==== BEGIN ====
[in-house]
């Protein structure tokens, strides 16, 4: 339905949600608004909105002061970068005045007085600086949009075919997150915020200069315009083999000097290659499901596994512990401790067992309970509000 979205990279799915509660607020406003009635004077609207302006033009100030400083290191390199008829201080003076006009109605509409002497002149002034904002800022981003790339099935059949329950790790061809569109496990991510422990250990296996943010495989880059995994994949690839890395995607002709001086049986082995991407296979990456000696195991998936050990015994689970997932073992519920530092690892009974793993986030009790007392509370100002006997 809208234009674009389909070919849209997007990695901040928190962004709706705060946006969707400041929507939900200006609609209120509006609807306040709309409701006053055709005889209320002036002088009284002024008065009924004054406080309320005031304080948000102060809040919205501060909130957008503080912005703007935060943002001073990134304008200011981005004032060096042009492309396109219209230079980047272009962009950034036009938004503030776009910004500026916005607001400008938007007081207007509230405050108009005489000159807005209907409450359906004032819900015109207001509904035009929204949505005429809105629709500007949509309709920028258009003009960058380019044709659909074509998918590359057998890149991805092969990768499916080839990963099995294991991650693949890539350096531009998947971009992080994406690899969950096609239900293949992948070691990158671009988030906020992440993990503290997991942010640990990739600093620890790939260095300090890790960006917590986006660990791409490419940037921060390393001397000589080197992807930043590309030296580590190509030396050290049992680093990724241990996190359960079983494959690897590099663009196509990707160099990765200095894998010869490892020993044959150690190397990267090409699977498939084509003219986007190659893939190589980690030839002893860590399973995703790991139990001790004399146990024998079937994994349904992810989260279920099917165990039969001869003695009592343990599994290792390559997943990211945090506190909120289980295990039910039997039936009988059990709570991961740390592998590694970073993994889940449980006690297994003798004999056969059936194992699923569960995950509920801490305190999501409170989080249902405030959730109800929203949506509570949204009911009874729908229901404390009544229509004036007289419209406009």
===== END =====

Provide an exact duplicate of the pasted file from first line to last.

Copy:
[in-house]
């Protein structure tokens, strides 16, 4: 339905949600608004909105002061970068005045007085600086949009075919997150915020200069315009083999000097290659499901596994512990401790067992309970509000 979205990279799915509660607020406003009635004077609207302006033009100030400083290191390199008829201080003076006009109605509409002497002149002034904002800022981003790339099935059949329950790790061809569109496990991510422990250990296996943010495989880059995994994949690839890395995607002709001086049986082995991407296979990456000696195991998936050990015994689970997932073992519920530092690892009974793993986030009790007392509370100002006997 809208234009674009389909070919849209997007990695901040928190962004709706705060946006969707400041929507939900200006609609209120509006609807306040709309409701006053055709005889209320002036002088009284002024008065009924004054406080309320005031304080948000102060809040919205501060909130957008503080912005703007935060943002001073990134304008200011981005004032060096042009492309396109219209230079980047272009962009950034036009938004503030776009910004500026916005607001400008938007007081207007509230405050108009005489000159807005209907409450359906004032819900015109207001509904035009929204949505005429809105629709500007949509309709920028258009003009960058380019044709659909074509998918590359057998890149991805092969990768499916080839990963099995294991991650693949890539350096531009998947971009992080994406690899969950096609239900293949992948070691990158671009988030906020992440993990503290997991942010640990990739600093620890790939260095300090890790960006917590986006660990791409490419940037921060390393001397000589080197992807930043590309030296580590190509030396050290049992680093990724241990996190359960079983494959690897590099663009196509990707160099990765200095894998010869490892020993044959150690190397990267090409699977498939084509003219986007190659893939190589980690030839002893860590399973995703790991139990001790004399146990024998079937994994349904992810989260279920099917165990039969001869003695009592343990599994290792390559997943990211945090506190909120289980295990039910039997039936009988059990709570991961740390592998590694970073993994889940449980006690297994003798004999056969059936194992699923569960995950509920801490305190999501409170989080249902405030959730109800929203949506509570949204009911009874729908229901404390009544229509004036007289419209406009």